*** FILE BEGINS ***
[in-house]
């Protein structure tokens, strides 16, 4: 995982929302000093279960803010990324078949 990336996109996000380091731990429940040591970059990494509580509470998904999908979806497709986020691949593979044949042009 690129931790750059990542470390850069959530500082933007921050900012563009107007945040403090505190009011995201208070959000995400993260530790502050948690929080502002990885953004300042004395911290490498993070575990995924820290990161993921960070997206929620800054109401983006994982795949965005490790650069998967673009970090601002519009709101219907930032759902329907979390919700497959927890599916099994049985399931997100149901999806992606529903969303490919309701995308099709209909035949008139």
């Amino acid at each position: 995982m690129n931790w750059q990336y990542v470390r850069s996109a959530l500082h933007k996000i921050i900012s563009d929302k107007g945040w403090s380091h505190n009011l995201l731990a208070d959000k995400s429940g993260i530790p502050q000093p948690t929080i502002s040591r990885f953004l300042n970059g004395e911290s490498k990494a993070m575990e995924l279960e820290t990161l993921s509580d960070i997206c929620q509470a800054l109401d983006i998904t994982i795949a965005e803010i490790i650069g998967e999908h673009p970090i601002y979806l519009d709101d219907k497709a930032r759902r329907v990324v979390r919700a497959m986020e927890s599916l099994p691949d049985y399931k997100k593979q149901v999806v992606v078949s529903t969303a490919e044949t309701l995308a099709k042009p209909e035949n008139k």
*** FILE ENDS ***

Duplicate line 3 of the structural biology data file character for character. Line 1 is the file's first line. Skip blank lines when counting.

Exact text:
């Amino acid at each position: 995982m690129n931790w750059q990336y990542v470390r850069s996109a959530l500082h933007k996000i921050i900012s563009d929302k107007g945040w403090s380091h505190n009011l995201l731990a208070d959000k995400s429940g993260i530790p502050q000093p948690t929080i502002s040591r990885f953004l300042n970059g004395e911290s490498k990494a993070m575990e995924l279960e820290t990161l993921s509580d960070i997206c929620q509470a800054l109401d983006i998904t994982i795949a965005e803010i490790i650069g998967e999908h673009p970090i601002y979806l519009d709101d219907k497709a930032r759902r329907v990324v979390r919700a497959m986020e927890s599916l099994p691949d049985y399931k997100k593979q149901v999806v992606v078949s529903t969303a490919e044949t309701l995308a099709k042009p209909e035949n008139k």